Protesters booed Tunisian Prime Minister Youssef Chahed off stage during a town hall meeting in a southeastern region that has been shaken by protests and a general strike.
Six years since a revolution ignited by grievances over joblessness, corruption and perceived marginalisation of the country’s periphery, Tunisia has again witnessed a wave of protests.
Chahed and several government ministers arrived in Tataouine on Thursday to find the town closed down by a general strike. The market, banks and shops in the town centre were shut and burned tyres lay in some streets – evidence of barricades erected during the protests of recent weeks.
The prime minister met representatives of civil society and announced measures to develop the region, which many locals claim is marginalised.
“Tataouine’s right to development is not a favour,” he said in a town hall speech, promising measures to create 2,000 jobs in the region “almost immediately”.
But some of those attending the meeting shouted him down.
“Our young people have just two choices: Drown in the sea or set themselves on fire,” one woman said.
Her comment was a reference to clandestine migration and to young stallholder Mohamed Bouazizi, who self-immolated in December 2010, protesting unemployment and police harassment.
His death a month later sparked the first of the so-called Arab Spring uprisings and brought down longtime president Zine El Abidine Ben Ali.
Chahed’s speech was soon drowned out.
“Give us what we’re owed by right,” a man shouted, before the crowd started chanting a slogan from the 2011 uprising: “Work! Freedom! National dignity!”
The prime minister was finally forced to leave amid the boos of a crowd gathered outside the governorate building.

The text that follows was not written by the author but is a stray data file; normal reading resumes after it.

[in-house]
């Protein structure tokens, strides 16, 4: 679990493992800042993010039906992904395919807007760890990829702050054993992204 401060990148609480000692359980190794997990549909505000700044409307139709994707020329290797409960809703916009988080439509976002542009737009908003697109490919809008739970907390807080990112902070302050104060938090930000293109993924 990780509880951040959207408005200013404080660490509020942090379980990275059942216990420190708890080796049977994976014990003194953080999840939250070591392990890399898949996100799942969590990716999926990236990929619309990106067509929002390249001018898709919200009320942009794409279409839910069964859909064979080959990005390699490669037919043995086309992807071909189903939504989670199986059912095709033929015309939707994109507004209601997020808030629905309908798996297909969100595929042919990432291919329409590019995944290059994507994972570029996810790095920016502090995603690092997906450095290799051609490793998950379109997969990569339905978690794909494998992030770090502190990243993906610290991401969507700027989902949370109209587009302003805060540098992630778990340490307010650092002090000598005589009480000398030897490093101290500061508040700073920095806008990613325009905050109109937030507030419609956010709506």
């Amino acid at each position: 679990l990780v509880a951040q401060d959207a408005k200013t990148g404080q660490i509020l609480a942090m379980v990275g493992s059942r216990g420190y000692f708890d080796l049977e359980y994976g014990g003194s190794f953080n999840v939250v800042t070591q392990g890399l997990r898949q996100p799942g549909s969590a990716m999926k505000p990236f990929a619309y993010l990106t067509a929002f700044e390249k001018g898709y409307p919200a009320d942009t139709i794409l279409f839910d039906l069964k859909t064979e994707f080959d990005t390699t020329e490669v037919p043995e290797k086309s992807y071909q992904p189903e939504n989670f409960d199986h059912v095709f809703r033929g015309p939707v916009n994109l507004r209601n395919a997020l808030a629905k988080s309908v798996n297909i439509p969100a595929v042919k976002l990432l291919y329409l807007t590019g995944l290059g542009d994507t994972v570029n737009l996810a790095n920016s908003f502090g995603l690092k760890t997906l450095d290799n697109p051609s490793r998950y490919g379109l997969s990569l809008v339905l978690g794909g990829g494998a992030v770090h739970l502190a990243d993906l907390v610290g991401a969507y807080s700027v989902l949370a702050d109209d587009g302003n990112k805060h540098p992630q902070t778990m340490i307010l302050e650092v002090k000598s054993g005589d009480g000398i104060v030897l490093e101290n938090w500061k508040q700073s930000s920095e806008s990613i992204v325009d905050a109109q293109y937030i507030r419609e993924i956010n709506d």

A hundred-strong crowd gathered outside the room where the discussions were held, chanting “we will not back down” and “resign”.
Tunisia’s social affairs minister, Mohamed Trabelsi, told AFP news agency that the situation had been “tense” but that “we had to talk to these people”.
Demonstrations opposing proposed bill
Chahed’s visit came ahead of expected demonstrations over the Economic Reconciliation Bill proposed by President Beji Caid Essebsi.
Tunisia’s parliament on Wednesday debated the bill that would grant amnesty to businessmen accused of corruption during Ben Ali’s rule.
It has already been delayed by two years due to popular opposition.
The bill would protect those accused of corruption from prosecution. In exchange, they would be required to return the money they extracted.
But government officials see the “economic reconciliation” law as a way to inject funds into an economy still recovering after the 2011 revolt that ousted Ben Ali.
Critics, however, are calling for protests over what they call an amnesty for criminals.
The bill was proposed by Essebsi, himself a former Ben Ali official, and sent to parliament in 2015.